The troubling consequences of Washington’s new Cuba policy
David Jessop looks at the chances of success and the implications of Washington's new policy on Cuba.
Just before Easter, the Trump Administration announced multiple new sanctions on Cuba. In doing so, senior US officials made clear that Washington was not just trying to break Havana’s close economic and political ties with Venezuela but intended the measures to bring about fundamental political change.
It is a position that stands in stark contrast to that of the EU, Canada, Mexico and most other nations worldwide that believe the only way to encourage change in Cuba is through dialogue, calibrated support and the exploration of the potential that generational change offers.
Speaking on April 17 to Bay of Pigs veterans in Miami, the US National Security Adviser, John Bolton, could not have been clearer about US intentions. US policy in the Americas, he observed in a speech high on aggressive rhetoric against Cuba, now ends with the removal of communism and socialism from the hemisphere. “We proudly proclaim for all to hear: the Monroe Doctrine is alive and well” he declared in remarks that anticipated “the coming of the first free hemisphere in human history”.
The same day in significantly more measured terms, Mike Pompeo, the US Secretary of State, suggested that the sanctions were intended to advance “human rights and democracy on behalf of the Cuban people”.
The new measures allow as of May 2 US lawsuits against anyone including US companies ‘trafficking’ (making use of) expropriated US property in Cuba, by ceasing to waive Title III of its 1996 Helms Burton legislation. More potently, the State Department will now actively use Title IV of the bill to deny US visas to any foreign national who ‘traffics’ in confiscated property or who are corporate officers or shareholders of involved entities.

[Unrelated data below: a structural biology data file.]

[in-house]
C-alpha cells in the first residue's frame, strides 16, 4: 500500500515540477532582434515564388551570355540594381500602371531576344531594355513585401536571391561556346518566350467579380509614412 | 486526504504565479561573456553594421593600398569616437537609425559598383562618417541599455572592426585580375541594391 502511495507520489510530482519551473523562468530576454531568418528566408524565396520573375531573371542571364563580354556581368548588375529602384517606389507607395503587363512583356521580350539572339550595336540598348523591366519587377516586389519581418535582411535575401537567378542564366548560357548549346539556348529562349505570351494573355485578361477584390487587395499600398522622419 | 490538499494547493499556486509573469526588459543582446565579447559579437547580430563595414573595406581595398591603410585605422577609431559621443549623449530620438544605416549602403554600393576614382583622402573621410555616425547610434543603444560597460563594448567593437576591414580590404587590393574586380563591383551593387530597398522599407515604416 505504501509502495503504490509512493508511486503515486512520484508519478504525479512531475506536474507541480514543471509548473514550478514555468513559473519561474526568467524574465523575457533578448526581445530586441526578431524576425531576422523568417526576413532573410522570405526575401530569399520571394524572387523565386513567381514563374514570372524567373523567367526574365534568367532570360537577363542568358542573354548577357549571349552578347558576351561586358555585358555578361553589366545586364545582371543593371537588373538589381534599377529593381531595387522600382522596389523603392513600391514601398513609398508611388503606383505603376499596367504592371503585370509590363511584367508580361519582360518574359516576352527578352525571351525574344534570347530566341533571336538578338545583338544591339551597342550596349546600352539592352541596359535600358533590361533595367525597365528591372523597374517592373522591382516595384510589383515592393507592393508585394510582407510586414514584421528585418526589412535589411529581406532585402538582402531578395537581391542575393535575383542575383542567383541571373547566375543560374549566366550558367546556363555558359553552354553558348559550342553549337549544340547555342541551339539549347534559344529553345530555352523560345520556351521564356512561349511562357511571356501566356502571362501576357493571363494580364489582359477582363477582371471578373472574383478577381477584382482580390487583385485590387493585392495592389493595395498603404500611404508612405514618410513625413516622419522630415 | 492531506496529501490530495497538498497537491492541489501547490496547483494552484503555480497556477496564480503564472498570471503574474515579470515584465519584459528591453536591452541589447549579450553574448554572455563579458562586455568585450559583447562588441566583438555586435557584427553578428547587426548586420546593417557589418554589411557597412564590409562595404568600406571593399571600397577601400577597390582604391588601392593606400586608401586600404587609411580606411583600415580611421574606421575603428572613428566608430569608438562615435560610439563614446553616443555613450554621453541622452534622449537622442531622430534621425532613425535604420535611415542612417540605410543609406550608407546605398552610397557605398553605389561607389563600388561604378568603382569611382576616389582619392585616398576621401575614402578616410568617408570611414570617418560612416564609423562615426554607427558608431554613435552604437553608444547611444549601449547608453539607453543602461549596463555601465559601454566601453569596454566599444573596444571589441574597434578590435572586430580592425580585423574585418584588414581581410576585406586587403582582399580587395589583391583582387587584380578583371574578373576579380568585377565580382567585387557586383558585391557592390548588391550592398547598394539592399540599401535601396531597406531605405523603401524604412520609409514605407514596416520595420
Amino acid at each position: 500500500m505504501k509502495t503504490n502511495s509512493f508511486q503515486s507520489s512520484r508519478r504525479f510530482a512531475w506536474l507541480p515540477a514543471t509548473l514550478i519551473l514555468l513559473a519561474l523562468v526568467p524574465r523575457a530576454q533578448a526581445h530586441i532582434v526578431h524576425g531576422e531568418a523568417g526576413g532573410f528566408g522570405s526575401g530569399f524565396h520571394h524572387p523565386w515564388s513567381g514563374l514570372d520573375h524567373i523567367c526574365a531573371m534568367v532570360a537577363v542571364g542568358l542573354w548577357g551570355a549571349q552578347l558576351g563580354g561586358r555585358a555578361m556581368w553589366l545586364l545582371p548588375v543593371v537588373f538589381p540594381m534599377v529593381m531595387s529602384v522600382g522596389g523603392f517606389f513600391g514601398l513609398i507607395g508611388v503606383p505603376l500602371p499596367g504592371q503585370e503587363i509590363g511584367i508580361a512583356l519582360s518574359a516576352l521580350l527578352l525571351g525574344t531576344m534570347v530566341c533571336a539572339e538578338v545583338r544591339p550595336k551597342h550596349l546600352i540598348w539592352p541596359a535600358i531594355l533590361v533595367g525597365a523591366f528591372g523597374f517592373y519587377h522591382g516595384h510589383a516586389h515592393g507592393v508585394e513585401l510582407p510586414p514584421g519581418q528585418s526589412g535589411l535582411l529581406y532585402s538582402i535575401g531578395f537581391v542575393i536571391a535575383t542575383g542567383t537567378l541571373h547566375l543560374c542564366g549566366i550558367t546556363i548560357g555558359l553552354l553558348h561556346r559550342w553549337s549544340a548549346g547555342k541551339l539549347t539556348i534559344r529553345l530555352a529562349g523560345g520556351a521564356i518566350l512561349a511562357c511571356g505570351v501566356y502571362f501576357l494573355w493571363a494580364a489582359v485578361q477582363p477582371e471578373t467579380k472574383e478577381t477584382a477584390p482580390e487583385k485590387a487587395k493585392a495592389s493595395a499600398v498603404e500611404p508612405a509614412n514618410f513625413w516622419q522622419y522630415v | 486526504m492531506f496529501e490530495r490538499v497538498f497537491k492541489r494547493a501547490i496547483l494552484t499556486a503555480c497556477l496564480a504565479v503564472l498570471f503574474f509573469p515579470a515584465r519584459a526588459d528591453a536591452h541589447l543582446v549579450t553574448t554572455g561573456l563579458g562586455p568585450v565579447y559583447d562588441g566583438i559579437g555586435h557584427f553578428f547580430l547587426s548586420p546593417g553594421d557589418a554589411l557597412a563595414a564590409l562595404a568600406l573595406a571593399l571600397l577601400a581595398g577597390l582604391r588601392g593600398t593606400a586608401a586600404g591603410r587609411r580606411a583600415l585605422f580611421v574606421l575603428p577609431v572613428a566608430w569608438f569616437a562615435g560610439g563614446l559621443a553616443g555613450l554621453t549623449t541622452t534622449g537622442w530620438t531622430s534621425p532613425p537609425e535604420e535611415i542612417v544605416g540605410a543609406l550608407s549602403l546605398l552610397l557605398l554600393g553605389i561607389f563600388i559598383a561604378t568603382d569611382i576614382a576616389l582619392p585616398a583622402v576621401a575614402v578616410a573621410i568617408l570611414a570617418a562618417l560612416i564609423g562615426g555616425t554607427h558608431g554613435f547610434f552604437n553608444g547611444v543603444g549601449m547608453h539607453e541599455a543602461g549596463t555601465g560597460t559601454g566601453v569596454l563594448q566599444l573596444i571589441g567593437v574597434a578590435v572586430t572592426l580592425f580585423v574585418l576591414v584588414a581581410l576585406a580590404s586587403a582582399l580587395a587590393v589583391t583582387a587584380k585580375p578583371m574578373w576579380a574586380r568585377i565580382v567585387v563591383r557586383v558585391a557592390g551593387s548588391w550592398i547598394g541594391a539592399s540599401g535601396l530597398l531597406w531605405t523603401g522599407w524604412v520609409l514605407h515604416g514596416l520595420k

The Trump Administration also said that it will halt ‘u-turn’ financial transactions to Cuban entities made through US banks and will cap previously unlimited personal transfers to US$1,000 per quarter, a measure expected to drastically reduce the US$4bn a year ordinary Cubans receive in remittances largely from the US. In addition, Washington will impose new restrictions on non-family travel to Cuba in ways that are as yet unclear but likely to impair significantly all US travel to the island. It will also add additional Cuban enterprises and individuals to the State Department’s restricted list.